Minor Vignetting on Tamron at 24mm

Nearly no Vignetting of Canon at 24mm

 

 

 

 

 

 

 

So I would have to say that the Tamron is an equivalent lens to the Canon.  But add the VC image stabilization to it and for me it makes it a much superior lens for my kind of photography.  I did good buying it 😉

 

Reikan’s Focal System- DSLR Autofocus Microadjustment Calibration

Posted by on May 28, 2012 in Blog | 21 Comments

I need and want all of my images to be spot on tack sharp.  So I spend the necessary time to make sure I get that from my photography.

The higher end DSLR’s today come with some kind of lens microadjustment.   And there are lots of ways to calibrate your lenses using that capability.   I wrote about all of the ones that I knew of about a year ago HERE.

But I found a new one…. and its REALLY Cool.  In fact it’s the only method that I use now.  Its Reikan’s FoCal System.

It’s AUTOMATIC or at least that is one of the options.  There is some set-up required but no more than all of the other systems.  After that just sit back and relax while it snaps away.  You even get a data report at the end.

So let me tell you about the System and why I think its so great.   I will also show/tell you about some tips about how to run the calibration.

So what is the system.   Well there is no hardware….its all software.   You need to have a decent printer and a PC or a Mac (in a week or so a Mac version is coming out).  I think its better to have a laptop so that you can set it up close to the camera.  You will need a tripod.   Oh and your camera and lenses are necessary.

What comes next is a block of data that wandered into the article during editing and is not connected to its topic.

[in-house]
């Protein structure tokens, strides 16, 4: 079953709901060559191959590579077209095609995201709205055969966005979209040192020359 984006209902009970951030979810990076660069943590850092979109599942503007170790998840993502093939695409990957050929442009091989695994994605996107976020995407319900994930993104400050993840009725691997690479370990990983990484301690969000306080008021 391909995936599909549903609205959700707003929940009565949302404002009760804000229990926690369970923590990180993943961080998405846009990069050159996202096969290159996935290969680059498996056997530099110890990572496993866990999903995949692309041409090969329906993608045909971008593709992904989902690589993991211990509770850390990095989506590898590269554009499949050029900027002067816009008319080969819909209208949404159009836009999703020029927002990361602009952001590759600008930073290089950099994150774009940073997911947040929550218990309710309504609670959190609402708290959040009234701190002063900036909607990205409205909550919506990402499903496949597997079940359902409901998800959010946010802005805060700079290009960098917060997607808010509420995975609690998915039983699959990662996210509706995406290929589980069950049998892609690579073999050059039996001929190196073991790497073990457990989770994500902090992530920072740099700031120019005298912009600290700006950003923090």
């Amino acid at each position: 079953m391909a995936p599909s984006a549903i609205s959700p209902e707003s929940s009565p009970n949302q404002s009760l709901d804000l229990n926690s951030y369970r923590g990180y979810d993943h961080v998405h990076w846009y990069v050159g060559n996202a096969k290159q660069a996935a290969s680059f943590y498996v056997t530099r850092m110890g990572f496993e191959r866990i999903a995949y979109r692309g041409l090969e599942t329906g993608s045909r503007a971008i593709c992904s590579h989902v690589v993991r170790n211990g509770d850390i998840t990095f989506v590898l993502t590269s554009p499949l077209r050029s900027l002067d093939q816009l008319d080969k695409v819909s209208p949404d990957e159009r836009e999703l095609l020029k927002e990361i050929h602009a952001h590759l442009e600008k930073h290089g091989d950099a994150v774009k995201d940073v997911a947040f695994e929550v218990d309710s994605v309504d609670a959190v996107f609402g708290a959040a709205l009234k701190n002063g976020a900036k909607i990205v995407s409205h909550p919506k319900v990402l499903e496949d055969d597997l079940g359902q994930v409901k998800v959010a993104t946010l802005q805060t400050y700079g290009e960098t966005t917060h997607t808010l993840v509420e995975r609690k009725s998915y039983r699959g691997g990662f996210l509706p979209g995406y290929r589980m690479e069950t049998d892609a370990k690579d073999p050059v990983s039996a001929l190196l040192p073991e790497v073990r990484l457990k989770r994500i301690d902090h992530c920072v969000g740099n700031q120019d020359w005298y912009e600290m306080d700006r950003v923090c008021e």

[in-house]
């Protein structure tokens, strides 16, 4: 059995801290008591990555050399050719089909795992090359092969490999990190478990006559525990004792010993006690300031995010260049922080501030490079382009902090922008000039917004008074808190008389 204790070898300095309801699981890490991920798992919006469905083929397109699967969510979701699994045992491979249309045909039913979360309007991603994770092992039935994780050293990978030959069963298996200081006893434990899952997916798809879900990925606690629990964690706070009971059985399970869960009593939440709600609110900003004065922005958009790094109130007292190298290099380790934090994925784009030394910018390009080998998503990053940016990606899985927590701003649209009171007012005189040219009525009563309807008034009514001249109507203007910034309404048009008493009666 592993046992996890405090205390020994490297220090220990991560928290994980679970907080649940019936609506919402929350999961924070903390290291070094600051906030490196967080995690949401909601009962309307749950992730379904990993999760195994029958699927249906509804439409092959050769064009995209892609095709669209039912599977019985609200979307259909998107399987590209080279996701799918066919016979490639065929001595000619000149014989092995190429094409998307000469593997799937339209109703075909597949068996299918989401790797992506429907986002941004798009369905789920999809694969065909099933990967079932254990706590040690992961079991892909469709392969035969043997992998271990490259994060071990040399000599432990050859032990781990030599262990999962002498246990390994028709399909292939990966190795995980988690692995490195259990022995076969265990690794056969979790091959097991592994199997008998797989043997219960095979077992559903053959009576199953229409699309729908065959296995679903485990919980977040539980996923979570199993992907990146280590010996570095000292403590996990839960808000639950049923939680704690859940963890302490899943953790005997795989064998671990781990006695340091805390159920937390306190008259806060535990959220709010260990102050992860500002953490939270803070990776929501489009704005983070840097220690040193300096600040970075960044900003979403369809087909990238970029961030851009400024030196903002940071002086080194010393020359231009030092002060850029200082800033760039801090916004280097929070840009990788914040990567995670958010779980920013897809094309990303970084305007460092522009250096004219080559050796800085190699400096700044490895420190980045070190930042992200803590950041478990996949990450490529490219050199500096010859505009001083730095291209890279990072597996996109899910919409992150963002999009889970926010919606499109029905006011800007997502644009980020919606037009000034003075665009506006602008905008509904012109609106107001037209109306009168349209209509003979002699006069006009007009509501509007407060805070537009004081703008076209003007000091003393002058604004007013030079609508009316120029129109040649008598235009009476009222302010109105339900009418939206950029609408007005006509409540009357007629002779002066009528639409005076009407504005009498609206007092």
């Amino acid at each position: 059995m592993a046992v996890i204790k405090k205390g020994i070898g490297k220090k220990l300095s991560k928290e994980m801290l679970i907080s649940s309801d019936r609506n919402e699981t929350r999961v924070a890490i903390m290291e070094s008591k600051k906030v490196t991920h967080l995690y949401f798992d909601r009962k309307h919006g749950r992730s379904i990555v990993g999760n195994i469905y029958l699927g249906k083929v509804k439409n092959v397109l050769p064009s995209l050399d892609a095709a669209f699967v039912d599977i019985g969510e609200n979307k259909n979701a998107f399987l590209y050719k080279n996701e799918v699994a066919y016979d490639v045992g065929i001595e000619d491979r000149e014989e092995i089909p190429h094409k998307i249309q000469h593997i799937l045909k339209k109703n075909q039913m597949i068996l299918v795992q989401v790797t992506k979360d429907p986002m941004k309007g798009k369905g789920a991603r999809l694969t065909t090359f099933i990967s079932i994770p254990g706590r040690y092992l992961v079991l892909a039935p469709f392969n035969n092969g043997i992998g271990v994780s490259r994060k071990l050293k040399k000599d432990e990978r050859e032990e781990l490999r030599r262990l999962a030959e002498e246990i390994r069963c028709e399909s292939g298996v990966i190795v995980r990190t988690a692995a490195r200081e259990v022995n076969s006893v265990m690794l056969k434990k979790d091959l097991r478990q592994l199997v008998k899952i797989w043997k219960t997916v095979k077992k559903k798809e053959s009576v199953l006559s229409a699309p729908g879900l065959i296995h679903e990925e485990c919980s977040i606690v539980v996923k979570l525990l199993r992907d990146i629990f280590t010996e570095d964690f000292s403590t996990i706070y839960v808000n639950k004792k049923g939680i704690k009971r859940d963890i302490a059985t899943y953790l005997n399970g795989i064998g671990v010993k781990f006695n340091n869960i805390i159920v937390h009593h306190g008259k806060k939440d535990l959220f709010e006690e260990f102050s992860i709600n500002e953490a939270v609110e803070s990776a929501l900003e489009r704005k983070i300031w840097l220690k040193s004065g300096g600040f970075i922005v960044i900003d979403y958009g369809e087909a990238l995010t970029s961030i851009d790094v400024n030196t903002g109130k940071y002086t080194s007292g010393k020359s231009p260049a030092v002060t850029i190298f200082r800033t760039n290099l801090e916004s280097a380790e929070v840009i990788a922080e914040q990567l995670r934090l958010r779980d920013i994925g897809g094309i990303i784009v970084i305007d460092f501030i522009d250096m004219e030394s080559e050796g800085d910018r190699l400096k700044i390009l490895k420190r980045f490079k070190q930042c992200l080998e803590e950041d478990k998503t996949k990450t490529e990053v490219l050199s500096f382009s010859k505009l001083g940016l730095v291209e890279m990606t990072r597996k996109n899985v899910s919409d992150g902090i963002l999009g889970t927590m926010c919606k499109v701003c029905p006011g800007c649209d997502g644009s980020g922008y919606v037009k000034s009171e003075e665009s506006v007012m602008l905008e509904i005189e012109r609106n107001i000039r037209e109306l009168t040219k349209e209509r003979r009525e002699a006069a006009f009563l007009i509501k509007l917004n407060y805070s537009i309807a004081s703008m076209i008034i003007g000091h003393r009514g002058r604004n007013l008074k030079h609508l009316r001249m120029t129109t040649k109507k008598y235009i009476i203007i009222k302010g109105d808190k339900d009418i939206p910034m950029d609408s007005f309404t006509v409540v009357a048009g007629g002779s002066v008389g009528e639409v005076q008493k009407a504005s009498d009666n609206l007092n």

How does it work?   Well this is my understanding of how it works.   They have  a target that has a lot of sharp edges on it.   I think they somehow measure the total whiteness of the target.  If the lens is not focused there will be blurring of some of those sharp edges.  That will reduce the total whiteness.   The software controls the camera by taking several shots at each each AF MA (micro-adjustment) point.   A curve of the points of data is plotted of whiteness value (they call it Focus Quality) versus MA point.  They are very secretive on how this all works so this is only a guess on my part.   There is a peak whiteness point to the plot for a specific MA point…. And there is your final MA setting.

The software keeps track of any light changes that have nothing to do with the MA adjustment.   This is important in that if you are using sunlight or indirect sunlight or CLF lighting.   There can potentially be light shifting.   Also if there is not a good curve fit as it traverses the MA spectrum it will ask you to run more data points.  The program can also run focus points off center.  It can run wide and telescoped calibrations on zoom cameras.   It also has a tool that will run a lens through its different aperture values and tell you the sweet ( aperture) spot.

I am an engineer by profession and I gotta tell you that this software is REALLY Cool.

Can I trust it?

I think yes.  I went back to the Lens AlignPro system the I was previously in love with and reran the cal on that and got the same result.  But I realized then that there is a lot of quasi qualitative judgement going on.    In the visual systems you rely on some judgement on where the front focus area starts and where the back focus ends.  These are not hard lines because depth of field focus continuously improves to a focus point and then diminishes to the back end of the the dof.